Room Lighting

5 Mistakes Family Caregivers Make About Light
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Light is too often taken for granted. Good lighting in the home, and ample exposure to light, can boost mood, improve health, and help avoid accidents such as falls.

Here are five overlooked aspects of lighting by family caregivers:

  1. Not replacing burned out lightbulbs. Younger eyes may adjust to a newly darkened corner for the days or weeks it can take to get around to changing a bulb, but your older loved one will suffer.

  2. Not paying attention to night lighting. At night, an illuminated path to the bathroom, and a low-watt nightlight there, will help your loved one minimize the risk of falling.

  3. Buying in to the argument that light is "bad for my eyes." Many older adults want the curtains drawn and the lights low, complaining of sensitive eyesight, claiming privacy concerns, or simply feeling more secure in a dark, cave-like coziness. A need for utter darkness is rarely a medical reality, though. In fact, lack of natural light can lead to depression and vitamin D deficiency -- not to mention making you feel more depressed yourself. Some research has shown that exposure to light, on the other hand, may slow cognitive decline and the loss of functional ability.

  4. Getting into power struggles over lighting. Lighting is important enough to make it nonnegotiable. If it's your home, make good lighting and lots of natural light a given. Let your loved one keep his or her own room dark if preferred, but insist that the rest of the house be bright and airy.

  5. Not bringing persistent complaints to an ophthalmologist. If your loved one complains about bright light consistently, have an eye exam to rule out or treat any possible problems.


over 3 years ago, said...

Acknowledgment that "night" lighting is important. We have bathroom night lights as well as living room silk trees that are covered with lights all night, and often I wonder if they're really important to have on as much as we leave them on. We frequently keep a 3 yr. old grandson overnight, and feel that it helps him too.


over 3 years ago, said...

This is very eduactive. Thanks


over 3 years ago, said...

There are some medical problems that require a person to have restricted light. My wife is a dementia patient and she also has a severe eye problem and her ophthalmologist requires low lighting in any room that she is in.


over 4 years ago, said...

Verifying that light is almost always better was good to hear and making sure it is nonnegotiable in my home. Also knowing that it can slow cognitive decline. Also the reminder to replace one of two bulbs in bathroom.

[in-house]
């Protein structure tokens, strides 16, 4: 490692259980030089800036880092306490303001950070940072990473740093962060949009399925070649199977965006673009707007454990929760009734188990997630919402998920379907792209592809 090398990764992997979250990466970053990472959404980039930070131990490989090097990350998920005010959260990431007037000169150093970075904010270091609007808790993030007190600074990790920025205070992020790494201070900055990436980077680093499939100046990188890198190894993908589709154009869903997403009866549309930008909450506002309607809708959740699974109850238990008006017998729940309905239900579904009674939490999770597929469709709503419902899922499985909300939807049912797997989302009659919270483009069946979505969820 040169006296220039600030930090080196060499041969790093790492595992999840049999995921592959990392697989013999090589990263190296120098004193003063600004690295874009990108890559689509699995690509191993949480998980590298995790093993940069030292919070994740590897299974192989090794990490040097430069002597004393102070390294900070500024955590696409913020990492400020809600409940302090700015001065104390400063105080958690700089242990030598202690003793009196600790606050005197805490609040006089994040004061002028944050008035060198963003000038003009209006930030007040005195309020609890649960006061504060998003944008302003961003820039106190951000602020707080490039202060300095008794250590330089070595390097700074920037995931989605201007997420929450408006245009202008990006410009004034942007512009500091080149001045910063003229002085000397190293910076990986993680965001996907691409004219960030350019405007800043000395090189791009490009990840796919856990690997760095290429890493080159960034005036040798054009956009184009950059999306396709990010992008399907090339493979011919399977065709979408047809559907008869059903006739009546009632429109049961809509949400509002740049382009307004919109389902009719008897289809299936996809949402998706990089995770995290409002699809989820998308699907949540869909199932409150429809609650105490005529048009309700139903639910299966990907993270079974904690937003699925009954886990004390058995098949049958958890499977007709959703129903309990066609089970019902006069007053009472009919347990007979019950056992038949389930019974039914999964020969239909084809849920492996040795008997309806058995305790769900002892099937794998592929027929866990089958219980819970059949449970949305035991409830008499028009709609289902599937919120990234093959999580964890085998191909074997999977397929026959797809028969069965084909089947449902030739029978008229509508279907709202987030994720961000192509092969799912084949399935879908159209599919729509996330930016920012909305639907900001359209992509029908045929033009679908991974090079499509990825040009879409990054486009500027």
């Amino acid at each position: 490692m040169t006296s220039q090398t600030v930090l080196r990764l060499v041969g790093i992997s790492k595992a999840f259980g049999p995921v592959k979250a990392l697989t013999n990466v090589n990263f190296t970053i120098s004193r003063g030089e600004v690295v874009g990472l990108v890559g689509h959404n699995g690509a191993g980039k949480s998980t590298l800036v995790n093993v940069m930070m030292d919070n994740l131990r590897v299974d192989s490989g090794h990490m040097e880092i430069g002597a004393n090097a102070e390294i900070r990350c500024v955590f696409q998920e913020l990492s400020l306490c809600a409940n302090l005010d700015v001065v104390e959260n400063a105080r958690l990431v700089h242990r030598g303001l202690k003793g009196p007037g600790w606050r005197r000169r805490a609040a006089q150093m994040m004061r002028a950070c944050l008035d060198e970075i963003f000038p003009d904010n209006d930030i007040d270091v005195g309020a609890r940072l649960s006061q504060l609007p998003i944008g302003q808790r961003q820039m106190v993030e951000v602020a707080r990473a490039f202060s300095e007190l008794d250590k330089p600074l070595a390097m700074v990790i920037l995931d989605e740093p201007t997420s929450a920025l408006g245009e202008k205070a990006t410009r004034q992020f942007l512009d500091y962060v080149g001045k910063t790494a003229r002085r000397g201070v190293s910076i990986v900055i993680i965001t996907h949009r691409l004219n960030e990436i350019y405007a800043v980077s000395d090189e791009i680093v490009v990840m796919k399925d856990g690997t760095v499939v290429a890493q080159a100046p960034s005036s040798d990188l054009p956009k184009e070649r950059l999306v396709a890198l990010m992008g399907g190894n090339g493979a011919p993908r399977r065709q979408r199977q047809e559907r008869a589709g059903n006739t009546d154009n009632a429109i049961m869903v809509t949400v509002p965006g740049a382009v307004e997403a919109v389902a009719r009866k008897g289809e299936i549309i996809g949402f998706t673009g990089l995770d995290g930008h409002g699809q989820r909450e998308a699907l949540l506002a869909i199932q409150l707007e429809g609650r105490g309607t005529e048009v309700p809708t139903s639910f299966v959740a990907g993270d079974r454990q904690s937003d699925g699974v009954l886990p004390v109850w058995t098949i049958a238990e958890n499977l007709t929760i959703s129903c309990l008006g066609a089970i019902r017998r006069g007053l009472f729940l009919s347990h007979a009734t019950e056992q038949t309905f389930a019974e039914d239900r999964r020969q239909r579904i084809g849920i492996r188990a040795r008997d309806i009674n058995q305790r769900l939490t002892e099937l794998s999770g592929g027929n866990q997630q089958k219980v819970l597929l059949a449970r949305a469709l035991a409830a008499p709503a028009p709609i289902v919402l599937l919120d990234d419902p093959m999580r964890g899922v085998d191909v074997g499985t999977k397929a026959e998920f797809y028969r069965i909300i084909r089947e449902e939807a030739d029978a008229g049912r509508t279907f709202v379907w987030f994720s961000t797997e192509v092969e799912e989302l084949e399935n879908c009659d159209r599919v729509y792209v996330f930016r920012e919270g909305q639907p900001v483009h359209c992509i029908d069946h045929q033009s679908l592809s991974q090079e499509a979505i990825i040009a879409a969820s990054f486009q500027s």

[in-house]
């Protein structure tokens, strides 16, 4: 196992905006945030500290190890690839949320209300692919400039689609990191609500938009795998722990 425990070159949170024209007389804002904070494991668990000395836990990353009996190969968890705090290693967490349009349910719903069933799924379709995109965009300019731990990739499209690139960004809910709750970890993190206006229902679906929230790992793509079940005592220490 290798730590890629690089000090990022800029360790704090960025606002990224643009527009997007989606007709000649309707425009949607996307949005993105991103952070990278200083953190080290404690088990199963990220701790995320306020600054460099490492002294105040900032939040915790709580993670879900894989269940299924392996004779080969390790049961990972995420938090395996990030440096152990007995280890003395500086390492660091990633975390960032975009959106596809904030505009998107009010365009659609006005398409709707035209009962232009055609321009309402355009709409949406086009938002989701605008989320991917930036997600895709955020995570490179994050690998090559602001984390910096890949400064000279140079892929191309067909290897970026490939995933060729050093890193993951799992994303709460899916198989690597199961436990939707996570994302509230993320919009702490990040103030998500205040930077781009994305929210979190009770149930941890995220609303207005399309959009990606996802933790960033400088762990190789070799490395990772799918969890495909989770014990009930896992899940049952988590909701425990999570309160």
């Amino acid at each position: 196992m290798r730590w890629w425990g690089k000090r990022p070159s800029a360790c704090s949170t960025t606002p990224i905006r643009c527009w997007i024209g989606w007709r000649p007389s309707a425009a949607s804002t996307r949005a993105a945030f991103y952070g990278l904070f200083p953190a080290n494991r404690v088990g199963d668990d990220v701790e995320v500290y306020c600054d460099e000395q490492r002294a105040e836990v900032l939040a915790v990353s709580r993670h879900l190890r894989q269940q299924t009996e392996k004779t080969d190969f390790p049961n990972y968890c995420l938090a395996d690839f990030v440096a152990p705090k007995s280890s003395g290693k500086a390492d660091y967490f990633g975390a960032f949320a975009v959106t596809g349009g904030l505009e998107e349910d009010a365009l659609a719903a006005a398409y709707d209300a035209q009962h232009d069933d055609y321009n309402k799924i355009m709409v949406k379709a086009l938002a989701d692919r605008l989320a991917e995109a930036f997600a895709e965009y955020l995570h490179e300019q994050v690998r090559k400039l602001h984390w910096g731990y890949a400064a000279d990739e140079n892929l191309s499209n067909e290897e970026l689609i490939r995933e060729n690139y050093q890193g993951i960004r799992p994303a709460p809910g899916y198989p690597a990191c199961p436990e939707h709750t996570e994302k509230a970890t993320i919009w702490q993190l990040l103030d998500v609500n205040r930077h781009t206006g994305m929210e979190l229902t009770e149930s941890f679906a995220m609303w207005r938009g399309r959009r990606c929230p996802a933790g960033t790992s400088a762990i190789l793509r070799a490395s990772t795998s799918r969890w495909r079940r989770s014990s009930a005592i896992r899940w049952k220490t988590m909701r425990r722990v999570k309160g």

over 4 years ago, said...

This article just confirms what I already do. I try to replace burned out light bulbs as soon as possible.


over 4 years ago, said...

A very good and fair article for both sides especially as, wherever possible these days, we definitely need to conserve all energy; though in my own experience it's many of the younger generation who really don't care where power comes from or how they abuse it by having lights on - even when they're out!! I have real problems with light, be it artificial or natural. My problems stem from stomach medication as well as epilepsy; It takes me a while to even be able to open my eyes in the mornings and putting a light on is absolutely out of the question for some time.


over 4 years ago, said...

I have a night light in the main bathroom, living room and kitchen and I just leave them on all the time. I LOVE light but in the summer the sun is kept out until it no longer is directly coming in the windows. Then I open the blinds and close the ones in the west. Works for me! You know so much of what we should do is COMMON SENSE!!!!!!!


over 4 years ago, said...

some technical details otherwise above two points are common sense points and nothing new and last point is not supported by enough details


over 4 years ago, said...

@ deeanne2 ~ there are ways you can control the switch. Speak to your electrician so that you can actually use a system like mine, salt lamps that radiate a soft light and only use a small bulb at night. I leave my salt lamps on 24/7. Nobody is ever in darkness and yet it is not keeping you awake as this is a soft light.


over 4 years ago, said...

Hi Deanne2, You know your husband's situation better of course. My Dad turns on every light in the house too and I discovered it was because he could see better with his cataracts with the lights.


over 4 years ago, said...

My husband has the opposite problem; he goes around and turns on every light in the apartment. Even with the new more efficient light bulbs I think this is wasteful but I can't dissuade him with logic so I just go around and turn them off, except for the necessary ones. Once I awoke in the middle of the night to find every light in the apartment on.


over 4 years ago, said...

Keey in mind that people who have had cataract or retinal surgery are often MUCH more sensitive to light, so keep this in mind


over 4 years ago, said...

Once my husband was diagnosed with Alzheimer's in 2003, I installed salt lamps in every room of the house. It not only provided a soft light for him to be able to navigate in the night but it also provided automatic air dehumidifiers throughout the house. My husband, whom you can see at remembering4you.com, has a habit of clearing his throat several times a day. After he had his own small salt lamp in his room, the throat clearing problem went away.


over 4 years ago, said...

I unanimously agree with you on lighting issue which you've mentioned above.It is too useful info.